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Former Husker athletes create legacy for toddler son who died unexpectedly

Posted: 4:10 PM, Jul 19, 2019
Updated: 2019-07-19 23:49:38-04

PAPILLION, Neb. (KMTV) — Ace Moudy was a healthy little boy. He had no known medical conditions when he died in April at the age of 19 months.

"I walked into his room, and I rubbed his back, he didn't respond. I kept talking to him, he didn't respond, and that's when I picked him up," Mike Moudy discovered his son had passed away.

His parents say they had a wonderful family outing the night before. They went to a University of Nebraska-Lincoln softball game. Ace's mom, Megan "Southworth" Moudy, used to play for the team. "I remember calling my mom that night and being like this was the most perfect night," she said.

Moudy family

Despite an autopsy and numerous tests, a cause of death has not been determined. It's been categorized as Sudden Unexplained Death in Childhood . Through their grief, the Moudys have been working to create a legacy for their son and help others.

The softball department at UNL is working to have a playground built in Ace's name, Ace's Place . Mike played football at Nebraska. Former Husker Eric Crouch's company will help with the playground.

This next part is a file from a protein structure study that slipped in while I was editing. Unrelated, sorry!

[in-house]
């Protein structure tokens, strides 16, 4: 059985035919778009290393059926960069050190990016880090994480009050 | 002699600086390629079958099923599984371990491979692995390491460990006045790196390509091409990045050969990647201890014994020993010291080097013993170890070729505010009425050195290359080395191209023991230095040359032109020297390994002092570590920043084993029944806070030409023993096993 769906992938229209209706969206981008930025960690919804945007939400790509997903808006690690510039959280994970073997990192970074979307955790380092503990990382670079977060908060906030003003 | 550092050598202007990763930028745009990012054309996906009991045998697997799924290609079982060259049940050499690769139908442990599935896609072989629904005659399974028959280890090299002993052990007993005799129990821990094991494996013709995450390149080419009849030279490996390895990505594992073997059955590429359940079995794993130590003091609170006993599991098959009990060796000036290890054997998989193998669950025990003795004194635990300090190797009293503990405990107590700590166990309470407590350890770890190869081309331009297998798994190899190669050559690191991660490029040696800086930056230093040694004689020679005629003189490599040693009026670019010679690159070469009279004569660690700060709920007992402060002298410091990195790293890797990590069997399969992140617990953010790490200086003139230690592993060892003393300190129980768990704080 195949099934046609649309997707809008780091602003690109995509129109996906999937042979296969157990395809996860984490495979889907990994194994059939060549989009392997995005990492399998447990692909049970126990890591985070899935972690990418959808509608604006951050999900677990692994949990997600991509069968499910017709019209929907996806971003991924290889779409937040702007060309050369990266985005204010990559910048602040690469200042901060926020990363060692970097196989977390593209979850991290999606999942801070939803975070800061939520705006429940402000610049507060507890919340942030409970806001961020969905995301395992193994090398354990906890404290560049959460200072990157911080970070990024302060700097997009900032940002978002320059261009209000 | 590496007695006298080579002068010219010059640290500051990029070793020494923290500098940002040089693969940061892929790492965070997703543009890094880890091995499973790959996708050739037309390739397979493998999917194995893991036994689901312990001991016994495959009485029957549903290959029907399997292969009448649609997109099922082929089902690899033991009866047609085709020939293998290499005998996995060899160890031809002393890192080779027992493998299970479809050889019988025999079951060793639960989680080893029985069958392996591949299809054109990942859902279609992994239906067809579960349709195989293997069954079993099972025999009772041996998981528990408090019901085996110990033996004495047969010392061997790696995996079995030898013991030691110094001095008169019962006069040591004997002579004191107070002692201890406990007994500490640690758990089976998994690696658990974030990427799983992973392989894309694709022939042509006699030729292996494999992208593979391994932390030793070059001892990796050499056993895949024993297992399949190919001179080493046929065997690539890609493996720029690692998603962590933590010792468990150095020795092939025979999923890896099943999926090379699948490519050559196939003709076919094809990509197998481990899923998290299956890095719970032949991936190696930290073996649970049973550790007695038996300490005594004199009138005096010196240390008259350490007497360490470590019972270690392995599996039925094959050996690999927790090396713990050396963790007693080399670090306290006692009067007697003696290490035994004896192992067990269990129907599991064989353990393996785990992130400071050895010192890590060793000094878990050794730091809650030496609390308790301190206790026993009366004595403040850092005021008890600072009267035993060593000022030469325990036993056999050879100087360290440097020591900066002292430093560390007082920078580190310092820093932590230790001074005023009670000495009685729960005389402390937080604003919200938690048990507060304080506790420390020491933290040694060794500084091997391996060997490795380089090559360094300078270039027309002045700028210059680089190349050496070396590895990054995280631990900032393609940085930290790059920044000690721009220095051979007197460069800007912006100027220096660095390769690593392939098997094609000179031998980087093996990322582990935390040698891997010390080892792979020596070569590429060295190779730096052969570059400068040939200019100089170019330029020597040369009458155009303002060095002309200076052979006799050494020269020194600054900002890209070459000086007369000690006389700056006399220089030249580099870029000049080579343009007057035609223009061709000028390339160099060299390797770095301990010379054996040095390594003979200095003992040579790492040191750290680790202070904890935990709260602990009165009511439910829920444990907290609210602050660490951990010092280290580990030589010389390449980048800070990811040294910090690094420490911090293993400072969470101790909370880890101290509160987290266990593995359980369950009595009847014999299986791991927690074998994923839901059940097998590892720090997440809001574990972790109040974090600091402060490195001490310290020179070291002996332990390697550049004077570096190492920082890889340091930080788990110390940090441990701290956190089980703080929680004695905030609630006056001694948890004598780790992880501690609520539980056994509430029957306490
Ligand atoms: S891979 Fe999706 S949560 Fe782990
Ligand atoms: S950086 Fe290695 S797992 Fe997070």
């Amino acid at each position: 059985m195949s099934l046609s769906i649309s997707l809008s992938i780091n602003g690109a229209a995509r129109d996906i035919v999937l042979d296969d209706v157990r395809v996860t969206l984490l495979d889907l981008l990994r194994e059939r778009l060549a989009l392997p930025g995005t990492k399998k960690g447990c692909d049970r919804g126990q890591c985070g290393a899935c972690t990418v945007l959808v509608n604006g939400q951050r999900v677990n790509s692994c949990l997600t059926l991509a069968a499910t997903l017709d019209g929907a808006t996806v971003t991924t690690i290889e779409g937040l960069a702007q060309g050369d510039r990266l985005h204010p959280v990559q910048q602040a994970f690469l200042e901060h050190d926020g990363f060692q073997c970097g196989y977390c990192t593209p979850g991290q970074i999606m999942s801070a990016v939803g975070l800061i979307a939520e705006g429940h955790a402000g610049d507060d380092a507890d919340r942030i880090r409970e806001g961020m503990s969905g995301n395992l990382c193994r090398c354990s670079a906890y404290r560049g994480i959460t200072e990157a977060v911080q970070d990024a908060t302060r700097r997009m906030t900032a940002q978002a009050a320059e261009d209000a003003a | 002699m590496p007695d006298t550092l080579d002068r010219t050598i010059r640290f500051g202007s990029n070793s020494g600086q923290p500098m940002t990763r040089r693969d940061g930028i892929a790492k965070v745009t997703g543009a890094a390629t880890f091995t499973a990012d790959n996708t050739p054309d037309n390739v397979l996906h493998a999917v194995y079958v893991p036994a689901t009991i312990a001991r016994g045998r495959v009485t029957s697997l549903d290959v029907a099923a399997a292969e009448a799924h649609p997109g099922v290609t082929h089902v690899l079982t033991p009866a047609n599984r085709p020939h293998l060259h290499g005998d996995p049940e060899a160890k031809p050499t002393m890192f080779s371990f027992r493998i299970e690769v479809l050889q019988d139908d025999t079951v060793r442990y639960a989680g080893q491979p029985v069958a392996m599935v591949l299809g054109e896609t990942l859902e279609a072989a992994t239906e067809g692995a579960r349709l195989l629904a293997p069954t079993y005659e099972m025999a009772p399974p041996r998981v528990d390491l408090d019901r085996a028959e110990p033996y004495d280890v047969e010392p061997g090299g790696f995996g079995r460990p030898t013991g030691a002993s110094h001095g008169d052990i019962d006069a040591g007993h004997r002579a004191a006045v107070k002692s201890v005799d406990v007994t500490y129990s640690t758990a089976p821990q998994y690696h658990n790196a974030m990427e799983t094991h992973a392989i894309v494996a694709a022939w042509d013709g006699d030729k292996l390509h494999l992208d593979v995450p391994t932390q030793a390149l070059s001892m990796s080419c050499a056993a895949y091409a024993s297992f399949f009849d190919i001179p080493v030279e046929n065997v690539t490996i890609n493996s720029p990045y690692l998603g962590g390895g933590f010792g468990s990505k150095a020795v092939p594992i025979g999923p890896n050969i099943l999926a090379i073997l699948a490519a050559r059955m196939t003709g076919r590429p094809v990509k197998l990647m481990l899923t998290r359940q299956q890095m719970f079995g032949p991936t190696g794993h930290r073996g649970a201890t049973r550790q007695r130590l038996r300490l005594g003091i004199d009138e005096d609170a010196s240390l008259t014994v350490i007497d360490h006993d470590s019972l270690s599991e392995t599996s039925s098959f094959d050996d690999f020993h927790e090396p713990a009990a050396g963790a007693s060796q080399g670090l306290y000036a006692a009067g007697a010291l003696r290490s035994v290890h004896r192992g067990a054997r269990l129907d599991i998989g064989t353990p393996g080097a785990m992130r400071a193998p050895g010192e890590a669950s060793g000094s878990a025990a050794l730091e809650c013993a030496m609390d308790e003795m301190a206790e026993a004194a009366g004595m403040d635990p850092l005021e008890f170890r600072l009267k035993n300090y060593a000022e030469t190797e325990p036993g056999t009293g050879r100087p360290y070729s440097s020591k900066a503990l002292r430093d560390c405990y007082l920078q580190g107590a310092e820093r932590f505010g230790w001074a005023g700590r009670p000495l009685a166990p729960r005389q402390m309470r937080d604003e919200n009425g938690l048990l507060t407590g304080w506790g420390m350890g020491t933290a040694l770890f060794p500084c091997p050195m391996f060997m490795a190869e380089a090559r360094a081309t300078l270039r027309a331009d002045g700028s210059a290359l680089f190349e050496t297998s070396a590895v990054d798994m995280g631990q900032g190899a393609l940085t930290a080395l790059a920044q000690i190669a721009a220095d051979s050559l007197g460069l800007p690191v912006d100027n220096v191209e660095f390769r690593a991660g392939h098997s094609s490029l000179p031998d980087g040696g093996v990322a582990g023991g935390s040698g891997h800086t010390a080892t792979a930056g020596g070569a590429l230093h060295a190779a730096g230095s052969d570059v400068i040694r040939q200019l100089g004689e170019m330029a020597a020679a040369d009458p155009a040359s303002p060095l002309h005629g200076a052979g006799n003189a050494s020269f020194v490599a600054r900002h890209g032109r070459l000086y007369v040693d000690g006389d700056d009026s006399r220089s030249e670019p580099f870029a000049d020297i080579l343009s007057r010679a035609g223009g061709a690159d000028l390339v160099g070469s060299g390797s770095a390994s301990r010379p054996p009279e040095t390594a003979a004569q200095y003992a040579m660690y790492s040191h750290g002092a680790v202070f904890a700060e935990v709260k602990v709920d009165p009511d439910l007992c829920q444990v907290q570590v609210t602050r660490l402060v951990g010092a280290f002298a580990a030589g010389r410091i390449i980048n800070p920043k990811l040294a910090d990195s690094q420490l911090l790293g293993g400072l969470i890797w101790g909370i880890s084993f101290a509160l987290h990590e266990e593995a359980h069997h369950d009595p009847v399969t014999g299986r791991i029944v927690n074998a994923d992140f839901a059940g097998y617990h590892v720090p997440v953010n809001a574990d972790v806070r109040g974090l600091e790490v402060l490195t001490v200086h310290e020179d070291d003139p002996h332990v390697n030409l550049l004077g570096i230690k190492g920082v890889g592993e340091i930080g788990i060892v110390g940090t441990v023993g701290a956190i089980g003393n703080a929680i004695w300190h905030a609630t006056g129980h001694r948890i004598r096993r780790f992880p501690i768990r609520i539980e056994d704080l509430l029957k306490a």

"The last place we spent with him the night before he passed away was the Nebraska softball field. He was playing in the grassy area where this playground will go so it's really symbolic all this came together," Megan said.

They are currently raising money for that project through this GoFundMe page .

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They are also working to support the SUDC Foundation. The Foundation helps fund further genetic testing for families which the Moudys plan to have done too. It also works to gather information about these deaths to see if there are any similarities.

This week, former college softball players held a softball camp at Millard West to raise money for the SUDC Foundation in Ace's name.

The Moudys say the foundation connected them with families experiencing similar loss. It's something they plan to continue going forward.

"Hopefully helping others that are walking the same walk to help navigate because that's what we want to be, we want people to look at us and say, well they got through this I can get through it too, and that's ultimately what's driving us forward." Mike said.